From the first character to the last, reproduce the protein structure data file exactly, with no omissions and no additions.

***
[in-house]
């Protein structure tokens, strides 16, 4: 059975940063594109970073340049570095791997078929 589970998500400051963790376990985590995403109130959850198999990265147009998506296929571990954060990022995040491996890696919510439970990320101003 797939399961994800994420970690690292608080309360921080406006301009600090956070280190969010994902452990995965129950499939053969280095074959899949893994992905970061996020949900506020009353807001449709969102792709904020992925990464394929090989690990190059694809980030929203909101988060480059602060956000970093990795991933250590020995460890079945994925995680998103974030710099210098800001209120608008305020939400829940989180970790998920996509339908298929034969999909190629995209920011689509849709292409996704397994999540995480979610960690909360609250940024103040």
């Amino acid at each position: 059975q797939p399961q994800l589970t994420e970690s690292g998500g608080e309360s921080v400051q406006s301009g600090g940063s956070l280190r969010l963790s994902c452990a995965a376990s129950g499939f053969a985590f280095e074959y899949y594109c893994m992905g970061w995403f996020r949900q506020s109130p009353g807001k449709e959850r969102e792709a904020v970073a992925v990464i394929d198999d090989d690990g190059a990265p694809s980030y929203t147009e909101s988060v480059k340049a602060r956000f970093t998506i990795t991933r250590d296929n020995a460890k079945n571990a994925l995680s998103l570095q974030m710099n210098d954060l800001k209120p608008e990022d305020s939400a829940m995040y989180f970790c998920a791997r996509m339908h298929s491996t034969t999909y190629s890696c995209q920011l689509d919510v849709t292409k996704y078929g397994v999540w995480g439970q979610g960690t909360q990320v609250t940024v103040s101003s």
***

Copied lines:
[in-house]
């Protein structure tokens, strides 16, 4: 059975940063594109970073340049570095791997078929 589970998500400051963790376990985590995403109130959850198999990265147009998506296929571990954060990022995040491996890696919510439970990320101003 797939399961994800994420970690690292608080309360921080406006301009600090956070280190969010994902452990995965129950499939053969280095074959899949893994992905970061996020949900506020009353807001449709969102792709904020992925990464394929090989690990190059694809980030929203909101988060480059602060956000970093990795991933250590020995460890079945994925995680998103974030710099210098800001209120608008305020939400829940989180970790998920996509339908298929034969999909190629995209920011689509849709292409996704397994999540995480979610960690909360609250940024103040």
């Amino acid at each position: 059975q797939p399961q994800l589970t994420e970690s690292g998500g608080e309360s921080v400051q406006s301009g600090g940063s956070l280190r969010l963790s994902c452990a995965a376990s129950g499939f053969a985590f280095e074959y899949y594109c893994m992905g970061w995403f996020r949900q506020s109130p009353g807001k449709e959850r969102e792709a904020v970073a992925v990464i394929d198999d090989d690990g190059a990265p694809s980030y929203t147009e909101s988060v480059k340049a602060r956000f970093t998506i990795t991933r250590d296929n020995a460890k079945n571990a994925l995680s998103l570095q974030m710099n210098d954060l800001k209120p608008e990022d305020s939400a829940m995040y989180f970790c998920a791997r996509m339908h298929s491996t034969t999909y190629s890696c995209q920011l689509d919510v849709t292409k996704y078929g397994v999540w995480g439970q979610g960690t909360q990320v609250t940024v103040s101003s």